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Wednesday, 19 August 2015

Sticking to principles, or political pragmatism?

People like certainty, or so it seems.

In politics that definitely appears to be the case. Jeremy Corbyn is steaming ahead in the Labour leadership race largely because party members - and sections of the general public - feel that they 'know where he stands'. Undoubtedly a good principled man, where Corbyn stands includes a wish to reopen our flooded coal mines despite the potential environmental impact, opposition to electoral reform, ambivalence over Europe, and a rather odd relationship with some unsavoury Holocaust deniers.

Ah, but they’re ‘principles’. ‘On principle’, Corbyn has voted against his party’s position about 500 times since he was elected (an approximation, not an accurate calculation). One wonders how he could run a government if his own colleagues took a similar approach to party loyalty and the Labour Party whip. The fact is that where Corbyn stands has changed not a jot over thirty years, despite the whole world order having been turned upside down during that period. Corbyn stands for certainties, even if they are very old-fashioned certainties, in a world of constant change. As such, I can see his attraction.

I find the whole question of the place of principles in politics and in life generally, very interesting. I come from a family which used to pride itself on its principled stance on a whole range of issues, political, religious and social. You name the issue and my family had principles about it and, yes, they stuck to them.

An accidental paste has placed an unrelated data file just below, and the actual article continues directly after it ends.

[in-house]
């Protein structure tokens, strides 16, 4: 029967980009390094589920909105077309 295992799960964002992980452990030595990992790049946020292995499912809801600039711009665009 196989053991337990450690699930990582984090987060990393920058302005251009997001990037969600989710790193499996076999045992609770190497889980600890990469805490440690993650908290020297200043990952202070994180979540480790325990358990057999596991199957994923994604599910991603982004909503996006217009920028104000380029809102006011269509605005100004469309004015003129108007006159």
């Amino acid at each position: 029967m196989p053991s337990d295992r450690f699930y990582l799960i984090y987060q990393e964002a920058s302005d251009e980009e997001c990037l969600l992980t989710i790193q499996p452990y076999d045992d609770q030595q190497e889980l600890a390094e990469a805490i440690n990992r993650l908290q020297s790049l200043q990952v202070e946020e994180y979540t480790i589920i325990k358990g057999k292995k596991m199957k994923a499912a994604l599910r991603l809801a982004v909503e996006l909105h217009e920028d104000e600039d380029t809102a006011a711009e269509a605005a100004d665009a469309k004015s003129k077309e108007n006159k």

I was the embarrassed child whose parents DIDN’T stand for the national anthem at a time when such behaviour was unheard of. My parents wouldn’t buy raffle tickets because to do so was ‘gambling’, a game of chance not skill. For most of their lives they were teetotal. Yet, laughable though much of their behaviour seems now, their principles had a basis in reason and a deeply held set of beliefs. In their own way, their principled position was admirable.

Similar intransigence on certain issues of ‘principle’ has often been built into Scottish family and community life, particularly in the west. Centuries-old sectarianism based on religious principles has separated communities and resulted in deeply rooted prejudice and, indeed, actual physical violence, remnants of which still survive today.

Those of us who have spent most of our lives in the north and east of Scotland can find this obsession with religious differences puzzling and often repulsive. The commonly asked question, ‘What school did you go to?’ is not an innocent one in the west. Your answer indicates whether you are from a Protestant or Catholic background. (In Edinburgh, the answer would indicate your social class – state or independent school.) My husband, born and brought up in the west, claims to be able to judge someone’s religious affiliation on the basis of their pronunciation of ‘where’, 'there' and similar words!

Nowadays, obsession with such limited religious ‘principles’ is rightly considered unacceptable. In fact, it is simply tribal. Similarly tribal, again in the west and other parts of industrial Scotland, is how you vote. Whole housing schemes used to vote Labour ‘on principle’: not much thought needed, just an automatic cross in the box. You would have to have been a determined and thick-skinned individual to own up to choosing anything else.